And that brings me back to that heart-cutting verse my professor Davie Napier pointed out: Jeremiah 22:16: He judged the cause of the poor and needy… Is not this to know me? says the Lord.
The pleasures of Bible reading often return me to this theme, because if you want to know a set of “characters” that pervades the scripture, it is the people variously and generally called the poor, the widow and orphan, the needy, the oppressed, the alien, and the stranger. Study the book’s pages and you’ll find so many verses. With my Topical Bible and other sources, I’ve “collected” a very small selection of the total: Exodus 22:22; Leviticus 19:10, 15; Deuteronomy 10:19, 14:28-29; 15:7-8; Job 29:12; Psalms 14:6, 82:3-4; Proverbs 14:21, 14:31, 17:5; Isaiah 58:6-7; Ezekiel 16:49; Matthew 19:21, 25:35; Luke 4:18, 12:33, Acts 9:36, 10:4; Galatians 2:10; James 1:27; 1 John 3:17-18.
I’ve been inspired by Jewish friends and their concern for tzedakah (or zadaqah), “righteousness” or “charity,” which has replaced the biblical sacrifices as a response to God. Many Jews are quick to “give back to the community” and to take the side of the needy (not necessarily the Jewish needy!) in their donations and political convictions.On the other hand I’ve known Christians, including some pastors, who love the Lord to the point of becoming teary-eyed about God’s blessings, and yet those same Christians express a harsh political outlook toward the poor. How many times have I heard Christians speak disdainfully of the poor, as if all poor people were lazy, out to cheat the system. I feel shame when I think of my own hard-heartedness toward the poor: for instance, a time when I became silently impatient in a grocery line as a young couple up ahead paid for their groceries with food stamps.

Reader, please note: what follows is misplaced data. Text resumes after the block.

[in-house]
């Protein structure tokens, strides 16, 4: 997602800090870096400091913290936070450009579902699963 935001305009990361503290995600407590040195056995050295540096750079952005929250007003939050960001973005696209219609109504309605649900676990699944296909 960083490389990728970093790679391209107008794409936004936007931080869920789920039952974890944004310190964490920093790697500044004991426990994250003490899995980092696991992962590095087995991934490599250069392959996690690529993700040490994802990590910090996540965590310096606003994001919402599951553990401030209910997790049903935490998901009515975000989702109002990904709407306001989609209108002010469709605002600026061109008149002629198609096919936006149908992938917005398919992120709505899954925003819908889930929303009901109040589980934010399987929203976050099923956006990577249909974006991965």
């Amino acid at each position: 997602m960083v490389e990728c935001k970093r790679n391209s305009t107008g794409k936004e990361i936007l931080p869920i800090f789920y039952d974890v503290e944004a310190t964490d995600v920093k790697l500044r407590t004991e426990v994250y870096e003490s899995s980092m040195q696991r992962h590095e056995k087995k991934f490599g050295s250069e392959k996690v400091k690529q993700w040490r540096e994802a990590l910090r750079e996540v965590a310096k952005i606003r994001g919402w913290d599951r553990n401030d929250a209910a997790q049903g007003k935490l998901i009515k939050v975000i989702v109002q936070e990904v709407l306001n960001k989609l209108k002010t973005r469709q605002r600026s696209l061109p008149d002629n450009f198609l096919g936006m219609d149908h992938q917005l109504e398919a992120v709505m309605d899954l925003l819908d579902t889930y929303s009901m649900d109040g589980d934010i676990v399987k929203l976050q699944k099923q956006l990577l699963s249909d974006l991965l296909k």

I believe there are many ways to know God, because we all have different personalities, talents, abilities, cultural backgrounds, and experiences. The variety of the Bible’s theological perspectives attests to the importance of variety among people’s religious walks. But this way to God haunts me and always has, from which my conscience can never escape: that trumpet call of Micah 6:8, that rhetorical question of Jeremiah 22:16, those clear words of Matthew 25:40.